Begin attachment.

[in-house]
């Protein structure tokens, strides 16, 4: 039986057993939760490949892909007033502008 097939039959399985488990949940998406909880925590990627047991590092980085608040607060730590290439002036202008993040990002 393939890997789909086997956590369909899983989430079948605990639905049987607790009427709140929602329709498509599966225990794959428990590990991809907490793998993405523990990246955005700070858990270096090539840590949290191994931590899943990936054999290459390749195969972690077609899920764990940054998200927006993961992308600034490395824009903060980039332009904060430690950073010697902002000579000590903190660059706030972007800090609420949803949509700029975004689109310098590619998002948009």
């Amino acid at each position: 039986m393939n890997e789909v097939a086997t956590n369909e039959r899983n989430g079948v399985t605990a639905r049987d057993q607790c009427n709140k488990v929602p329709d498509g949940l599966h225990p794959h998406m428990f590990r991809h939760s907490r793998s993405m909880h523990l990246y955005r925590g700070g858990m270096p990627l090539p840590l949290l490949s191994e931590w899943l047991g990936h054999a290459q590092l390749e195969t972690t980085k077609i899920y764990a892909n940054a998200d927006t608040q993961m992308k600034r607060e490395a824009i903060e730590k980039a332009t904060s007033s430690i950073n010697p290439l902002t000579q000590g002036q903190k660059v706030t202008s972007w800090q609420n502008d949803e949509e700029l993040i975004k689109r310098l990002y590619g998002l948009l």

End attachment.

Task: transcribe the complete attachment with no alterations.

[in-house]
């Protein structure tokens, strides 16, 4: 039986057993939760490949892909007033502008 097939039959399985488990949940998406909880925590990627047991590092980085608040607060730590290439002036202008993040990002 393939890997789909086997956590369909899983989430079948605990639905049987607790009427709140929602329709498509599966225990794959428990590990991809907490793998993405523990990246955005700070858990270096090539840590949290191994931590899943990936054999290459390749195969972690077609899920764990940054998200927006993961992308600034490395824009903060980039332009904060430690950073010697902002000579000590903190660059706030972007800090609420949803949509700029975004689109310098590619998002948009």
């Amino acid at each position: 039986m393939n890997e789909v097939a086997t956590n369909e039959r899983n989430g079948v399985t605990a639905r049987d057993q607790c009427n709140k488990v929602p329709d498509g949940l599966h225990p794959h998406m428990f590990r991809h939760s907490r793998s993405m909880h523990l990246y955005r925590g700070g858990m270096p990627l090539p840590l949290l490949s191994e931590w899943l047991g990936h054999a290459q590092l390749e195969t972690t980085k077609i899920y764990a892909n940054a998200d927006t608040q993961m992308k600034r607060e490395a824009i903060e730590k980039a332009t904060s007033s430690i950073n010697p290439l902002t000579q000590g002036q903190k660059v706030t202008s972007w800090q609420n502008d949803e949509e700029l993040i975004k689109r310098l990002y590619g998002l948009l």